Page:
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News / Nation & World

Home of U.S. Open hosts famed Westminster dog show

Event returns to New York City after moving to suburbs during pandemic

By Jennifer Peltz, Associated Press
Published: May 6, 2023, 6:04pm
3 Photos
Bradie, a corgi, competes in the dock-dive competition during the 147th Westminster Kennel Club dog show Saturday at the USTA Billie Jean King National Tennis Center in New York. Saturday was Canine Celebration Day at the show; breed judging will be held Monday and Tuesday.
Bradie, a corgi, competes in the dock-dive competition during the 147th Westminster Kennel Club dog show Saturday at the USTA Billie Jean King National Tennis Center in New York. Saturday was Canine Celebration Day at the show; breed judging will be held Monday and Tuesday. (mary altaffer/Associated Press) Photo Gallery

NEW YORK — They’re at the top of their sport. They’re primed to run down tennis balls. So perhaps it’s perfectly natural that about 3,000 top-flight canines are converging on the grounds of the U.S. Open tennis tournament, where the Westminster Kennel Club dog show began Saturday.

It’s a new venue for the nearly 150-year-old event, now back in New York City after a two-year, pandemic-induced sojourn in the suburbs.

As the show began Saturday with an agility competition and other events, there were a few double-takes, if not double-faults.

Barks, not the pock of tennis balls, were heard across the sunny, 40-acre grounds of the USTA Billie Jean King National Tennis Center. Westminster’s traditional green carpet had been rolled out in Arthur Ashe Stadium for fleet-footed — but four-footed — competitors.

The fan-friendly South Plaza was set up with a 27,000-gallon pool for a canine dock-diving demonstration. Turn in any direction, and a dog of some sort was likely to be passing by.

“It’s kind of weird to see them out and about at a place where you don’t usually see dogs,” spectator Haili Menard said as she watched the dock diving to pick up pointers for her Dalmatian back at home in Bristol, Conn. Menard had been to the U.S. Open but never to the Westminster show.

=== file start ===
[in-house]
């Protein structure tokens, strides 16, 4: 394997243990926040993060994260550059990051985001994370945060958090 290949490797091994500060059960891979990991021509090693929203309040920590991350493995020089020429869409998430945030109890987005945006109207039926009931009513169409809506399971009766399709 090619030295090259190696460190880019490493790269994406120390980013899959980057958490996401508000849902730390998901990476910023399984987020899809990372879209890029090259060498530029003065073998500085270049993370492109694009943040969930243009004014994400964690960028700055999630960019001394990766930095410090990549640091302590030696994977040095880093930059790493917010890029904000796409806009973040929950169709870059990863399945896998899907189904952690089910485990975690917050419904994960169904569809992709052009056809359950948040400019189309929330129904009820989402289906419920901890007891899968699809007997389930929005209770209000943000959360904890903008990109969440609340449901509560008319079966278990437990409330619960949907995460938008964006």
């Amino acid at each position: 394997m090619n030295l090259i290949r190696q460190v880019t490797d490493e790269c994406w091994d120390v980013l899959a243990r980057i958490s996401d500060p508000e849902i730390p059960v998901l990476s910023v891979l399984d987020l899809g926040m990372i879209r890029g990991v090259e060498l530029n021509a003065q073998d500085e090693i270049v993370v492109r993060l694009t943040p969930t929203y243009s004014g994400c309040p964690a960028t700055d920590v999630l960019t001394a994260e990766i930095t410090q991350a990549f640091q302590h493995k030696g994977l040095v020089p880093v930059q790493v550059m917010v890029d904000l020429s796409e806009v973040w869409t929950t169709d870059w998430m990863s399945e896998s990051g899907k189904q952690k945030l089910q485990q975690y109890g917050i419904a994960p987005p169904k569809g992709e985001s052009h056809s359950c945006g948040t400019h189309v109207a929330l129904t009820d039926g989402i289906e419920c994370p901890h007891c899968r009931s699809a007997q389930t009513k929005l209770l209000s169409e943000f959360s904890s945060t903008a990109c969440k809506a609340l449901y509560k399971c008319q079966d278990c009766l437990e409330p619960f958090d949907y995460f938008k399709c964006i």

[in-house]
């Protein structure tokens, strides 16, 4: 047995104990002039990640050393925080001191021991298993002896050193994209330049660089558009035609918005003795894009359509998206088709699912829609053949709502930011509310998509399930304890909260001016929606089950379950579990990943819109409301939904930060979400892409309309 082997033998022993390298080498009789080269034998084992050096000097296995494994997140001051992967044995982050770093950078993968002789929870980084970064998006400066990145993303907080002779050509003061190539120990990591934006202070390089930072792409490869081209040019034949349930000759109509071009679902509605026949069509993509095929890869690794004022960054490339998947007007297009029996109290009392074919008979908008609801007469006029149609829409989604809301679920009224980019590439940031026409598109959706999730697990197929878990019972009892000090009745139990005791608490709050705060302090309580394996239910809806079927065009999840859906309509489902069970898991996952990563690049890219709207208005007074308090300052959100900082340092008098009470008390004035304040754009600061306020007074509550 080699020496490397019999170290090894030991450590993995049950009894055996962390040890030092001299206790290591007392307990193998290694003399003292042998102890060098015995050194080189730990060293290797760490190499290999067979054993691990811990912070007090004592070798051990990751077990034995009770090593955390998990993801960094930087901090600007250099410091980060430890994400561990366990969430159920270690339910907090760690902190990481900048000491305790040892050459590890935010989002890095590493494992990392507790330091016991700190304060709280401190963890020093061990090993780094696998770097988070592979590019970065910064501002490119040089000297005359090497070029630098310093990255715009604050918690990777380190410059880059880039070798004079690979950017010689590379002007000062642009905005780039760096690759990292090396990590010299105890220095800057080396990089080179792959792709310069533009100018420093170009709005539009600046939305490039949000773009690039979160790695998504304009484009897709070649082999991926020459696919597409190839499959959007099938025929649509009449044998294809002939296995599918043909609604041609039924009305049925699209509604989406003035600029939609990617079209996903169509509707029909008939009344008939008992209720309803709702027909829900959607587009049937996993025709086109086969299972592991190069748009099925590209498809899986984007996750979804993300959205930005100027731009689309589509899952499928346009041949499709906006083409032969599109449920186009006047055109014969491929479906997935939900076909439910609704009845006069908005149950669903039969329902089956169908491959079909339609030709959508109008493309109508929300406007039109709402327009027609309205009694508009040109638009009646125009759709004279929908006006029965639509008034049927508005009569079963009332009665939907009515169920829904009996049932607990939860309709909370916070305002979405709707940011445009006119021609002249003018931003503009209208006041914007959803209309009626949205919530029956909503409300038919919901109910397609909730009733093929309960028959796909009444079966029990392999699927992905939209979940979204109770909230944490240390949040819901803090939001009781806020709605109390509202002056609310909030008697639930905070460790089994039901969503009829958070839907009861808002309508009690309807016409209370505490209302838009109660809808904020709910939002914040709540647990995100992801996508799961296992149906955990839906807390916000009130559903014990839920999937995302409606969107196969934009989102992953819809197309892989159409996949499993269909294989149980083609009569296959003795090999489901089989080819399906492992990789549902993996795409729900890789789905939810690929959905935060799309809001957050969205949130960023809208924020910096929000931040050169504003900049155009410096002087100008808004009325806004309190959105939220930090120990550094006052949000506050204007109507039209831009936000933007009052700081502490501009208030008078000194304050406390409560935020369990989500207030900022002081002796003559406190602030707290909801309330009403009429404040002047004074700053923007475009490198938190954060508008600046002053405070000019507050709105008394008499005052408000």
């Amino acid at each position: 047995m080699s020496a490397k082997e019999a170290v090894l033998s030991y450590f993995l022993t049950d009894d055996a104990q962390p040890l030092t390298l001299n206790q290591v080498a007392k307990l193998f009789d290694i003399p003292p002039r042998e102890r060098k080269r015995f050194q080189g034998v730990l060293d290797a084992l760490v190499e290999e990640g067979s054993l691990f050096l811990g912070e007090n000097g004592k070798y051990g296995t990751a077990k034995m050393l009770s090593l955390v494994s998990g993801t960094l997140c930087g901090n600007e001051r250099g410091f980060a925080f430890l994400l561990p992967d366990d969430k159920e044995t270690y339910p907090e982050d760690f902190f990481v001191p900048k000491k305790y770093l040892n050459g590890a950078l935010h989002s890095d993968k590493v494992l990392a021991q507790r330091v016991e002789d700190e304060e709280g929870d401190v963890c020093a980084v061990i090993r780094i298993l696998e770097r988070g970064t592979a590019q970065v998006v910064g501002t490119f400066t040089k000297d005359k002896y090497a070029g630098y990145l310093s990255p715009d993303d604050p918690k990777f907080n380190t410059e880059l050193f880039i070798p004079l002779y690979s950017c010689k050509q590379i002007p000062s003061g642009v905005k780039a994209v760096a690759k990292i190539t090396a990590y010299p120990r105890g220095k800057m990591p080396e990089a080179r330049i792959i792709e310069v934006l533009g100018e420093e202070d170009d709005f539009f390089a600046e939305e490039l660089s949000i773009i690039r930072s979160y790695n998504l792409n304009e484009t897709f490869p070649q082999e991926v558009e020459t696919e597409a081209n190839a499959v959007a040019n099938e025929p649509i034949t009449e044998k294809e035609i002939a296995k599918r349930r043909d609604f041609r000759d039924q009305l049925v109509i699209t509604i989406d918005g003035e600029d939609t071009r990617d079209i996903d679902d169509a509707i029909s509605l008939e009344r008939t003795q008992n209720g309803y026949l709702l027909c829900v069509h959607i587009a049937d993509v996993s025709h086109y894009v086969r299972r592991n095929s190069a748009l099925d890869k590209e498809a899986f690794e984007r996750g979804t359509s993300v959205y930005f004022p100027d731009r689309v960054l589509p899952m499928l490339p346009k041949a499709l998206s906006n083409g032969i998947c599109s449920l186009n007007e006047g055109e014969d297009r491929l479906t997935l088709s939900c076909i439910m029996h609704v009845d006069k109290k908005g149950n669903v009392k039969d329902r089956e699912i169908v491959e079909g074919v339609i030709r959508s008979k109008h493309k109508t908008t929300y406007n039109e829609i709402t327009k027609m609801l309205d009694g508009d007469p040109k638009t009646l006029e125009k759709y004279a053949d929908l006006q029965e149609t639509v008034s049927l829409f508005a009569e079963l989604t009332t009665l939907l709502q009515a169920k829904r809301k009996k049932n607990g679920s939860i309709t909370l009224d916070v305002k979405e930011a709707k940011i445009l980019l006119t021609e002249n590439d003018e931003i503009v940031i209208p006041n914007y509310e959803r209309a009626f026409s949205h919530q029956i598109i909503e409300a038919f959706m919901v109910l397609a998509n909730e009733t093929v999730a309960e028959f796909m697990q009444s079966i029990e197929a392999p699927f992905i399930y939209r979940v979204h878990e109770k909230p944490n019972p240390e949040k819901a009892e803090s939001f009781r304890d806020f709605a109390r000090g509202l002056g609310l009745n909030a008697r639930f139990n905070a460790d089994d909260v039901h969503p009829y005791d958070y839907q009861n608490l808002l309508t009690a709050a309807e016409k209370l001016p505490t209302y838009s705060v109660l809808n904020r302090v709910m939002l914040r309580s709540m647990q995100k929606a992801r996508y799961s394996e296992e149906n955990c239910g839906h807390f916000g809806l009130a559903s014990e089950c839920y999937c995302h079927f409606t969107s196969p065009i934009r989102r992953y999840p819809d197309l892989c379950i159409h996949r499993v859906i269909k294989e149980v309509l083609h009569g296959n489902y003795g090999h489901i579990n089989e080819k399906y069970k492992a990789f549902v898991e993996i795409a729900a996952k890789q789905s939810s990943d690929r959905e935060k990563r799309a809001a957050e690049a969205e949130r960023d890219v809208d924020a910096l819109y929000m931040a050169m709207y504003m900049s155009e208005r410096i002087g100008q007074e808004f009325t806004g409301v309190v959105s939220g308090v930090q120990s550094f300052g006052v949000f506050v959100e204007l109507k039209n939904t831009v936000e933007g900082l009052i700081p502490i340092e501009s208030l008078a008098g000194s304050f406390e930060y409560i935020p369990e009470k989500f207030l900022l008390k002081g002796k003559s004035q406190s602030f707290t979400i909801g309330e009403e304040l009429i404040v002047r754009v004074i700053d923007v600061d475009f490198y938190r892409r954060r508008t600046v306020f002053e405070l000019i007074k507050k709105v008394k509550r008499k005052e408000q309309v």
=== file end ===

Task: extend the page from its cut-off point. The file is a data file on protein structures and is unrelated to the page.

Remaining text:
“The sport of it is highlighted” by the environs, she said.

Up on the artificial-turf-covered platform, Fletcher the Malinois took the plunge. Owner Jenine Wech had been quick to sign him up for the first-ever dock-diving demonstration at U.S. dogdom’s most illustrious show.

“We’re never going to get to Westminster any other way,” laughed Wech, of Schellsburg, Pa. When not doing dock diving or other sports, Fletcher works as a bedbug-detection dog.

For most of its history, Westminster was held in Manhattan, where the show long crowned its top dogs at Madison Square Garden. In order to hold the event outdoors during the COVID-19 crisis, organizers moved it to the grounds of an estate in suburban Tarrytown, N.Y., for the last two years.

The club was eager to return to New York City and initially envisioned going back to the Garden. But amid factors including construction plans at a Manhattan pier building that formerly hosted part of the show, the tennis center emerged as a good alternative.

Besides hosting one of tennis’s Grand Slam tournaments, the facility in Queens also has had wrestling and video gaming competitions in recent years. Its management embraced letting dogs have their day.

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